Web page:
Tuesday, 15 July 2014

Granada in under 1,000 words – Part 4: Flamenco & the Sierra Nevada

Hola chicos!

This is the fourth and final part of “Granada in under 1,000 words”! Crazy stuff.
It's very, very hot here in Spain at the moment. Therefore, my days are looking a bit like this...

"It's a hard knock life, for us"
So not complaining. Anyway, onwards and upwards!



Flamenco


I’m going to start this by saying this: FLAMENCO IS INCREDIBLE.
Okay, now that I got that out, I’ll explain what it is. Flamenco is a form of Spanish music and dance. It actually originates from Andalucía, the region of Spain that Granada is in. It traditionally includes singing, guitar, dance and handclaps.
(Side note: while researching flamenco for this post, I came across the fact that there are apparently more flamenco academies in Japan than in Spain.. How random is that?!)

A public flamenco performance in Plaza Nueva, Granada.
There are different settings that flamenco can occur in.
The “juerga” is a spontaneous, relaxed gathering, similar to a jam session. I’ve seen Flamenco groups busking in the plazas of Granada, so I’d assume they would fall into this category too.
“Tablaos” are slightly more formal establishments where flamenco is performed. They usually serve drinks during the performances.
Lastly, there is the theatrical presentation of flamenco, which centered much more around the dance side of things, similar to a ballet.

Before the show - flamenco is traditionally performed in a cave-like room.
(Sorry that the quality of these photos is bad, I only had my iPhone at this performance and in the dark lighting, it didn’t turn out so well.)
I first saw a flamenco show at the start of June in a tablao in Granada called “Le Chien Andalou” (The Andalusian Dog). The group was made up of three performers: a singer/ hand-clapper (the word sounds better in Spanish - palmero), a guitarist and a dancer.

The two musicians performing the amazing flamenco music.
The first three songs were performed only by the two musicians, no dancing. I really enjoy the flamenco style of music but I have to admit, I enjoyed it with the dancing a lot more as it all comes together.

The flamenco dancer joined the other two on stage for an incredible performance.
The thing that really struck me about flamenco is that it’s so full of emotion. The emotion is shown through the singer’s voice, and even more so through the dancer’s facial expressions. Performers of flamenco are exceptionally talented, and watching a live show made this even more apparent and really took my breath away.

Here are my five favourite facts about flamenco:
  • Flamenco is influenced by many cultures such as Islamic, Andalucian, gypsy, Sephardic and Arabic.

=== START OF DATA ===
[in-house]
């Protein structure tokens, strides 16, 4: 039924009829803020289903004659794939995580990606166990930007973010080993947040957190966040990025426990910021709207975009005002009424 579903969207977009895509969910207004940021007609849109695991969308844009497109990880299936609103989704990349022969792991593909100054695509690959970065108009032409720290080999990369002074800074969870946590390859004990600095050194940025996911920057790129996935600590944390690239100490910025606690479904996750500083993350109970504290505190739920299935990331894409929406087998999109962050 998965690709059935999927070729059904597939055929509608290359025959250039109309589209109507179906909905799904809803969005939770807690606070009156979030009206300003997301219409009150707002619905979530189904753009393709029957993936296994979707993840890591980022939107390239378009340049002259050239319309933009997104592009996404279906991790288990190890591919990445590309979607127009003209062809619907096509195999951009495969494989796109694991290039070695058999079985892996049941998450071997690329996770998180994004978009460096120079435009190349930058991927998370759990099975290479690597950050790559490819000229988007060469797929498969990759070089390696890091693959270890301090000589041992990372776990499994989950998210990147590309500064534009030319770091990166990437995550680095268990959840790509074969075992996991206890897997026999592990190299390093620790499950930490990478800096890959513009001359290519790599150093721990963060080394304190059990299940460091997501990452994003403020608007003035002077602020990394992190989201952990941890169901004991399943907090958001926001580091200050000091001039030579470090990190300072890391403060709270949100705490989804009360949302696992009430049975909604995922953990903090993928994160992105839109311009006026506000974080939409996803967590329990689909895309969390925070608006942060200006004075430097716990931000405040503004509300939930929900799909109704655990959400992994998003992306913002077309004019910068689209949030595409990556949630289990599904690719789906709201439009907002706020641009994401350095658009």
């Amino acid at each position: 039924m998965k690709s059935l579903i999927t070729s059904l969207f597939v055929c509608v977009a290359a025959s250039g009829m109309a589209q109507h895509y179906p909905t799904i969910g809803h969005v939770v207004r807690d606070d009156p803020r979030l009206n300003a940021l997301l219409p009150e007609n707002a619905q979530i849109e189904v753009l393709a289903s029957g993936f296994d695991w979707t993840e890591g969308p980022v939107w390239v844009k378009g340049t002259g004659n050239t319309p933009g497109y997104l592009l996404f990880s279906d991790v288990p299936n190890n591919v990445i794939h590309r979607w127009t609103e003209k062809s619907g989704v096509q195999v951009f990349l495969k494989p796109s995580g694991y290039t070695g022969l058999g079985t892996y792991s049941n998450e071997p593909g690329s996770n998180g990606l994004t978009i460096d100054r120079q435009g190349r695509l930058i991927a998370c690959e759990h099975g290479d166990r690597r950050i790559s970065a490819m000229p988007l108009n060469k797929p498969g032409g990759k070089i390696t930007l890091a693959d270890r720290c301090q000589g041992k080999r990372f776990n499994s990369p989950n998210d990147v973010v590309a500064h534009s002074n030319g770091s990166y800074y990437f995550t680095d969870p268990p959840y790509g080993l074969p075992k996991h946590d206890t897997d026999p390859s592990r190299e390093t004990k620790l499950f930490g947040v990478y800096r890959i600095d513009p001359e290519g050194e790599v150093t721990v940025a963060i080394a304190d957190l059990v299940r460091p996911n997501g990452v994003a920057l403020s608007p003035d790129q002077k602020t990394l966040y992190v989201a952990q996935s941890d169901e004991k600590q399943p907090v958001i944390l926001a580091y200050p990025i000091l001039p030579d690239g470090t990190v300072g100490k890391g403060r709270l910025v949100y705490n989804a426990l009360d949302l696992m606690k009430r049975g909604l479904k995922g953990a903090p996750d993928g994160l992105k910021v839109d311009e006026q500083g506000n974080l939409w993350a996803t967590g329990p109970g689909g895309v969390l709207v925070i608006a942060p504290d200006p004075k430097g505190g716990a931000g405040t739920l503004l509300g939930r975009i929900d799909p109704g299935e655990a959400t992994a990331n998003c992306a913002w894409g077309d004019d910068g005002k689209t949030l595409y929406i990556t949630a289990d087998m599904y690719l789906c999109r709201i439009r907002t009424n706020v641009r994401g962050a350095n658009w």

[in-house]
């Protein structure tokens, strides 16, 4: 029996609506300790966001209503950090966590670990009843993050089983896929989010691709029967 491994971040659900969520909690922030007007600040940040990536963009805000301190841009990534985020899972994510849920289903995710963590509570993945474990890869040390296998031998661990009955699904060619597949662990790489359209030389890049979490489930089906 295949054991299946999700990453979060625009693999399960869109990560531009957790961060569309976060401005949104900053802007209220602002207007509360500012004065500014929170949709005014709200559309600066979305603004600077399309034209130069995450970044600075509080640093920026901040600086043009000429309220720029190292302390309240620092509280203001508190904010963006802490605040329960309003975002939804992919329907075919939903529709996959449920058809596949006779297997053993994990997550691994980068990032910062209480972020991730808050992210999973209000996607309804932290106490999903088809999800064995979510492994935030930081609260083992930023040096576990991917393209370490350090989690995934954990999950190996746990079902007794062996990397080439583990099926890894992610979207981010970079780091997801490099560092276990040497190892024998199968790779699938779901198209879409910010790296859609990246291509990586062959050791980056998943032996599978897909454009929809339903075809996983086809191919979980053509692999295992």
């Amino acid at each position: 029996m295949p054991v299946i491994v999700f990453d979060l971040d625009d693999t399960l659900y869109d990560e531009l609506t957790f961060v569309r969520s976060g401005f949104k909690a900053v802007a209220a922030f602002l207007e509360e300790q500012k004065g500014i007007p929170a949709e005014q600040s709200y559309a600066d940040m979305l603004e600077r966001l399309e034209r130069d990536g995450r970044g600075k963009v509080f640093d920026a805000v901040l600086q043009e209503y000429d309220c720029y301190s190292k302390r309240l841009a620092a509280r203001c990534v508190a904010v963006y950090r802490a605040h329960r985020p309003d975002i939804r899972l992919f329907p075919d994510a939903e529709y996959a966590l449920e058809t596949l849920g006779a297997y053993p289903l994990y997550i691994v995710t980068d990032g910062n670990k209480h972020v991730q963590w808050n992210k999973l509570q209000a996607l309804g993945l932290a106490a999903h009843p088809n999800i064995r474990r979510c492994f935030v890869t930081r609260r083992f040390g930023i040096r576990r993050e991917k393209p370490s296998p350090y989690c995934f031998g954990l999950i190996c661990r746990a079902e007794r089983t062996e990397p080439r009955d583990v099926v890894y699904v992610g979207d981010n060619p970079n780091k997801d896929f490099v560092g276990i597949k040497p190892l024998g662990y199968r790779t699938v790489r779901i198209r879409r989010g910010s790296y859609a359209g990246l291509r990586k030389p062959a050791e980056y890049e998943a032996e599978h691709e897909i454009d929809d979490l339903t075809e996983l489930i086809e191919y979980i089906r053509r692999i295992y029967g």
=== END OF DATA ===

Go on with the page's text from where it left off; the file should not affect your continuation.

• There are over 50 different types of “palos” (music styles of flamenco), yet most of them are hardly ever performed.
  • The dancing costumes vary, but women traditionally wear black, deep blue, red or white dresses (called “Bata de Cola”), a shawl and high heels specifically designed for flamenco.
  • In 2010, UNESCO declared the art of flamenco as “the masterpieces of the oral and intangible heritage of humanity”.
  • Traditionally, young flamenco dancers are not considered perfect, as they don’t have the emotional maturity it takes to perform the soul of the genre. The older they get, the more “perfect” they are considered.


Sierra Nevada

 
Sierra Nevada from my street in Granada.
Sierra Nevada is a large mountain range located right by Granada. It’s rather appropriately named as Sierra Nevada means “snowy range” in Spanish, so props to whoever was in charge of naming mountain ranges that day!
It homes the highest point of continental Spain, Mulhacén, at 3,478 metres above sea level.

Part of the ski field from the top.
The mountain range has a wonderful ski field 30 minutes drive from Granada, which claims to be Europe’s sunniest with over 80% of days being sunny! Unfortunately, the one day I went, it was cloudy and windy. Ahh, the irony.
I went in mid-April, towards the end of the skiing season, so the snow wasn’t the best but it was still a great day.

Just me looking a bit like a bug, lovin' it.
One of the coolest things, I think, about Granada is that 30 minutes drive in one direction will take you up a mountain to a ski field, and 30 minutes in the other direction will take you to the coast, where you can go to the beach. Best of both worlds, huh?
Sierra Nevada is also popular in the summer for hiking, horse riding and biking, with many lagoons and trails to explore.

Around halfway up the ski field, where the gondola drops you off.
Well, that brings us to the end! I really hope you’ve enjoyed learning a bit more about the fabulous city in which I live. In my next post, I will talk more about my personal experience so far with being an au pair.

Thanks for reading!

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